7. The Spartacist tendency is now actively working for the immediate convening of an international conference to politically and geographically extend the tendency and to further formalize and consolidate it. The tendency organizing nucleus will seek to work in the closest collaboration with sympathizing groups, particularly in continuing and assuring a broadly-based and full written and verbal discussion process leading to this international conference.
In the pre-conference interim the tendency organizing nucleus assumes political and organizational responsibility for the prior international resolutions, declarations, open letters and agreements for common work of its present constituent groups. These documents notably include: “Toward Rebirth of the Fourth International,” 14 June 1963; Statement to the 3rd Conference of the International Committee, 6 April 1966; Letter to the OCRFI and French OCI, 15 January 1973; Letter to Samarakkody, 27 October 1973; the historical analyses: “Genesis of Pabloism,” “Development of the Spartacist League [of New Zealand],” and “The Struggle for Trotskyism in Ceylon”; and the agreements endorsed at the interim international conference held in Germany in January 1974, printed in Workers Vanguard No. 39, 1 March 1974.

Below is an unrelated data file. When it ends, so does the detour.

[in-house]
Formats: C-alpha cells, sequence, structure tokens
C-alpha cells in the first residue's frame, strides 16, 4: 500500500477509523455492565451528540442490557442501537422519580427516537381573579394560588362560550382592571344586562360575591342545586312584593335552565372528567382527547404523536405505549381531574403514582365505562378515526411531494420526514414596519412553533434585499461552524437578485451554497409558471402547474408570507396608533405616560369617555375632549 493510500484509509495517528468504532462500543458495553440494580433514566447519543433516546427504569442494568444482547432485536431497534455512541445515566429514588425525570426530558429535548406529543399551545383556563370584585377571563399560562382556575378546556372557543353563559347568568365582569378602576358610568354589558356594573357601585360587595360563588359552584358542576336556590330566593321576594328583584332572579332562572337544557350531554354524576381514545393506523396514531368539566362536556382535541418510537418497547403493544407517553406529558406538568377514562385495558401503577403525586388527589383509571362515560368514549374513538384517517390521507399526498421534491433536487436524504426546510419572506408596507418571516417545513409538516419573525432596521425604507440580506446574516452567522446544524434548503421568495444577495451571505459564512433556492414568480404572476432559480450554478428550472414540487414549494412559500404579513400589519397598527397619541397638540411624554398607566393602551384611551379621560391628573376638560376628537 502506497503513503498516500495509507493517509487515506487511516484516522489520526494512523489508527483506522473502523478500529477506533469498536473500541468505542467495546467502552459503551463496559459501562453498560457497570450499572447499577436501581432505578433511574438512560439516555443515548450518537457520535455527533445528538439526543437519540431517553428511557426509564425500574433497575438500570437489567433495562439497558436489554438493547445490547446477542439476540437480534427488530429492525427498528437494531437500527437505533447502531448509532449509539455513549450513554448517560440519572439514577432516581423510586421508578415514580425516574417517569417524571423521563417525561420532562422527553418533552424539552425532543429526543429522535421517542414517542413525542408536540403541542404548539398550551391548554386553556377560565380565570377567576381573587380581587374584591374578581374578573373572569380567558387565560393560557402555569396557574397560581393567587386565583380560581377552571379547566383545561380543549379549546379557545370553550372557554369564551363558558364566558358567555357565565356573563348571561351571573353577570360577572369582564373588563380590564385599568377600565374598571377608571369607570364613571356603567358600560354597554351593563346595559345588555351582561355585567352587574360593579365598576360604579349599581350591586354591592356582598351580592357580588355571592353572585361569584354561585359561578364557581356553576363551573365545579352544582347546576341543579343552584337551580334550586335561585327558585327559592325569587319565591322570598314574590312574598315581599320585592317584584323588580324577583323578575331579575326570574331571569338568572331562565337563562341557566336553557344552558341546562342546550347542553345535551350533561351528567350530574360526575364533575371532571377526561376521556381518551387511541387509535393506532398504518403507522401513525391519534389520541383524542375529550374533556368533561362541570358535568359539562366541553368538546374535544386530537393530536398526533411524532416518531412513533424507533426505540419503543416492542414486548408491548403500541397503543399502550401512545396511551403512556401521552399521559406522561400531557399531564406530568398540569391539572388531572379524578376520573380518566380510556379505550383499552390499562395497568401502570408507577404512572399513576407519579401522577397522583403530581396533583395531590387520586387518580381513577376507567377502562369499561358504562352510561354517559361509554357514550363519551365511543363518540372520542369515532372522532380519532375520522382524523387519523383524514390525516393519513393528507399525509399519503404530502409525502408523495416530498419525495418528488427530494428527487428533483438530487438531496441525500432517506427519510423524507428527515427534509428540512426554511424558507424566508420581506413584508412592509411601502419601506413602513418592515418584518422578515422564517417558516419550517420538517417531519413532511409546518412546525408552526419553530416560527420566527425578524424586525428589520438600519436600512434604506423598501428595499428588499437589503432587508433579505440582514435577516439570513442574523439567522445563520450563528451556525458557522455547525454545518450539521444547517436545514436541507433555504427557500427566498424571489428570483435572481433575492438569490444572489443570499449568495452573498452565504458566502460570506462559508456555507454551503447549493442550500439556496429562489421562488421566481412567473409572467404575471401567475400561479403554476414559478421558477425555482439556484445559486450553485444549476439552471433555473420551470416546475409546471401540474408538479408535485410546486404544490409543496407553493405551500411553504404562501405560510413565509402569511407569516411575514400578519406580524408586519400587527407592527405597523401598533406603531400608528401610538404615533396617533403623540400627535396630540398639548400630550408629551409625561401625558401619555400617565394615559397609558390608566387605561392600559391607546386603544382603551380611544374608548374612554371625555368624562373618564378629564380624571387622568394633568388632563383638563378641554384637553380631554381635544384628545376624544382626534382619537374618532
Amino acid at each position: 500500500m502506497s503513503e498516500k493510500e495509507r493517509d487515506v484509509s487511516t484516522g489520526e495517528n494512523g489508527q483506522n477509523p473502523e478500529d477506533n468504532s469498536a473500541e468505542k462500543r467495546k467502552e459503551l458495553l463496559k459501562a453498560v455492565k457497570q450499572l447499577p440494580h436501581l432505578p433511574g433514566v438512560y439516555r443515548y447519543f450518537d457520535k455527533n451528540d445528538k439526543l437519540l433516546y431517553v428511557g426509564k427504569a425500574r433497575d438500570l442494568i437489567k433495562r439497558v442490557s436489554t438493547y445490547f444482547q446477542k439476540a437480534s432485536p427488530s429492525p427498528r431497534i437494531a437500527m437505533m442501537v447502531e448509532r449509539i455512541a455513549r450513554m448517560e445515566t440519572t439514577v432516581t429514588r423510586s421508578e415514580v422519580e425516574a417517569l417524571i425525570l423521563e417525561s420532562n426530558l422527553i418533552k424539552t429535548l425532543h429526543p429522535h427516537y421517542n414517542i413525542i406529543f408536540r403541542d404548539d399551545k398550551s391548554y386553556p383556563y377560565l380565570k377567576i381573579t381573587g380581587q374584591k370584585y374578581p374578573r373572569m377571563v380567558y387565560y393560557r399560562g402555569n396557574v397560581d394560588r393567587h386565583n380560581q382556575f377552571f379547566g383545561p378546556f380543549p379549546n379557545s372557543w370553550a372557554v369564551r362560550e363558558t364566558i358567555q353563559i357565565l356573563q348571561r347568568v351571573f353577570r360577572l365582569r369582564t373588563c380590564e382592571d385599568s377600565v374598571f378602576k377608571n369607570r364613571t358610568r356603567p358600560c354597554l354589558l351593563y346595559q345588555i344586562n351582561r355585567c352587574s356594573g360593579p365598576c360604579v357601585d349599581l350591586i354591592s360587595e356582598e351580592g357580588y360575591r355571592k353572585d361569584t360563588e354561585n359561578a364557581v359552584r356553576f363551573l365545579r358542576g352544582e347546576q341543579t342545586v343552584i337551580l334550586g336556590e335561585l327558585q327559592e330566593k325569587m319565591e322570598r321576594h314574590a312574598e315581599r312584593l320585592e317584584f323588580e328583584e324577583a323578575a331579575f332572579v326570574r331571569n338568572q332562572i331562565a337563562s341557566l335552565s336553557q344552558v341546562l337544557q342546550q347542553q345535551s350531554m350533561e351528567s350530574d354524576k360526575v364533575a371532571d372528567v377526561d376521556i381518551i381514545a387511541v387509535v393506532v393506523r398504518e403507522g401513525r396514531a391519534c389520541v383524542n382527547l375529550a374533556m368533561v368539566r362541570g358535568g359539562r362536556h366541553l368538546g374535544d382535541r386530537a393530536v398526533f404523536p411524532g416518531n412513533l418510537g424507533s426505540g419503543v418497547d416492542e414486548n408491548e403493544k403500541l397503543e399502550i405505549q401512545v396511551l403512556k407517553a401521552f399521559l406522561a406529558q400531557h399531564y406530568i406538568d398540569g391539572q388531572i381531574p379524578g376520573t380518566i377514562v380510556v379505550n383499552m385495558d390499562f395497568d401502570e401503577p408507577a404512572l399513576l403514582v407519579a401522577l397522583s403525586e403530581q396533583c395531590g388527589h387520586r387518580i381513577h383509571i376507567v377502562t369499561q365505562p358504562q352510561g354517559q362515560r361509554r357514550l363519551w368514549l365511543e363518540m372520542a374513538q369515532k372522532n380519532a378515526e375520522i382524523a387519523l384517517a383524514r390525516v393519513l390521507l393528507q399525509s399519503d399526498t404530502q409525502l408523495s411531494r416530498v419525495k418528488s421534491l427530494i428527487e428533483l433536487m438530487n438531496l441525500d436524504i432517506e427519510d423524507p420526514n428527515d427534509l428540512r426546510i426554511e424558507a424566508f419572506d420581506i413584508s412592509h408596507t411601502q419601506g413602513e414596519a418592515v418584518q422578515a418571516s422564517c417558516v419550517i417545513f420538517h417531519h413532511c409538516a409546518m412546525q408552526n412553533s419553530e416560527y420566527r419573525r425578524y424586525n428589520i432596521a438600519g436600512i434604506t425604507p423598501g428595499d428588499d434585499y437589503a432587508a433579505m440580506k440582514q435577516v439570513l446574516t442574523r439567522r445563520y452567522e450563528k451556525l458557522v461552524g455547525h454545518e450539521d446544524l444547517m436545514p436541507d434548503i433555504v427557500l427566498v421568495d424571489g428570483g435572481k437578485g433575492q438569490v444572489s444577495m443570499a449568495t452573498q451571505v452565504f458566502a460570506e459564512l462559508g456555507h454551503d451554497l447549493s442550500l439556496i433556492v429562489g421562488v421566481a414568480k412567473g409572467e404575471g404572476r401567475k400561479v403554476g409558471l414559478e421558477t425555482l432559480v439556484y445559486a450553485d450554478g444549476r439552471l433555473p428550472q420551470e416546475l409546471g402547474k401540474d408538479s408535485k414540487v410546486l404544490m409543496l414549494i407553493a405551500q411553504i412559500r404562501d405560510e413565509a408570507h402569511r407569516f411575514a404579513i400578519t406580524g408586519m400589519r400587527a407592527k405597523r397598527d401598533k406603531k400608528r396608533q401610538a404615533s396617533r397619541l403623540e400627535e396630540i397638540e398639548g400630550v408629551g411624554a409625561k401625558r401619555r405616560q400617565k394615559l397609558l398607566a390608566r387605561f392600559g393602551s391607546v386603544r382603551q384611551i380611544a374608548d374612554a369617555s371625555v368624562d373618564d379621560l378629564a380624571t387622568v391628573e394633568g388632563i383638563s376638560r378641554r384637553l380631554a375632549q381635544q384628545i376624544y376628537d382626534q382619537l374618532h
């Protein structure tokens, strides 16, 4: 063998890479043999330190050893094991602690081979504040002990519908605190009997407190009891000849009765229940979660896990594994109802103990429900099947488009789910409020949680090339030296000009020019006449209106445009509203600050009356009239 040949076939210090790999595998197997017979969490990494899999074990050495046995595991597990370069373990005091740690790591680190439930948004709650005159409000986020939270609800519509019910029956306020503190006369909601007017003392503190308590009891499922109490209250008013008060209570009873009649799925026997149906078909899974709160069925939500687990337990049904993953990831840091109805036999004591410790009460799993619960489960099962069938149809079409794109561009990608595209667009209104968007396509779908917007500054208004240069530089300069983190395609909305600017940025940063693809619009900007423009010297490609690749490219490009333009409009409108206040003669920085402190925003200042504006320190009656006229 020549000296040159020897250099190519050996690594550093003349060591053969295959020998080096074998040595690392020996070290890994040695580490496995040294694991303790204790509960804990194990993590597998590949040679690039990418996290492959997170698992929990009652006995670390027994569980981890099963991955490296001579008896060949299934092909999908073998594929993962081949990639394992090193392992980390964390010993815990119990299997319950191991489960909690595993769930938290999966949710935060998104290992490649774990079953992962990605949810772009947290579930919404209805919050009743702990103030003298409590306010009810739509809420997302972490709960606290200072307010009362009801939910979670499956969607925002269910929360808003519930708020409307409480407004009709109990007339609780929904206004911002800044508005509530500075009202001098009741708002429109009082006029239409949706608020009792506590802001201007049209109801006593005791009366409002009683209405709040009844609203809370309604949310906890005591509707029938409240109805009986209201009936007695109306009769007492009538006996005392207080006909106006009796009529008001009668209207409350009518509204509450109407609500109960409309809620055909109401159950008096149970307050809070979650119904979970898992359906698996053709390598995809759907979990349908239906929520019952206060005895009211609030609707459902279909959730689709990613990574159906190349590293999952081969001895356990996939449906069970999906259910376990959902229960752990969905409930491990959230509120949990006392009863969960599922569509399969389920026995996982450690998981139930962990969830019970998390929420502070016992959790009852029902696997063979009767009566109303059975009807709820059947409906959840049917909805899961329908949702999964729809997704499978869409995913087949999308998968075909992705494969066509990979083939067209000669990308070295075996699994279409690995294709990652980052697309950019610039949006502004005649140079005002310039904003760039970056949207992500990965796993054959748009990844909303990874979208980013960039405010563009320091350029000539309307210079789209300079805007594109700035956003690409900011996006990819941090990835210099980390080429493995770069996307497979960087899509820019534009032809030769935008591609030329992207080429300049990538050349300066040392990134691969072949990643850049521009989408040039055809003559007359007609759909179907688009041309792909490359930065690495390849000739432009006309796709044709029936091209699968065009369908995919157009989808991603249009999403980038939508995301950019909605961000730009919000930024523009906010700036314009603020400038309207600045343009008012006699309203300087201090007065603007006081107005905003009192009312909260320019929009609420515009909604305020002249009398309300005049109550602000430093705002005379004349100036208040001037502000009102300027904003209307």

8. Both the present “United Secretariat” and the former “International Committee” despite their respective pretensions “to be” the Fourth International, as a necessary condition for their fake “unities,” have chronically mocked the principles of internationalism and of Bolshevik democratic centralism as their different national groups or nationally-based factions have gone their own way–ultimately in response to the pressures of their own ruling classes. Thus until the English and French components of the ex-“International Committee” blew apart, the International Committee operated explicitly on the proposition that “the only method of arriving at decisions that remains possible at present is the principle of unanimity” (decision at the 1966 London International Committee Conference). Since then the Healyites have substituted the naked Gauleiter/Führer principle as their mockery of democratic centralism. The other, OCI-led wing of the ex-IC retained the contradiction of launching the Organizing Committee for Reconstruction of the Fourth International which was supposed to initiate political discussion on the basis of the 1938 Transitional Program, while simultaneously seeking to build new national sections. Both such hypothetical sections and the Organizing Committee itself therefore labored under a basic ambiguity from the outset, but the Organizing Committee’s disintegration into sharply counterposed elements all of whom swear by the 1938 Program, has left its practice stillborn. Today, following the just concluded “Tenth Congress” of the United Secretariat, its American supporters, being themselves in the Minority internationally, threaten their own national minority, the Internationalist Tendency (which belongs to the international Majority), by declaring: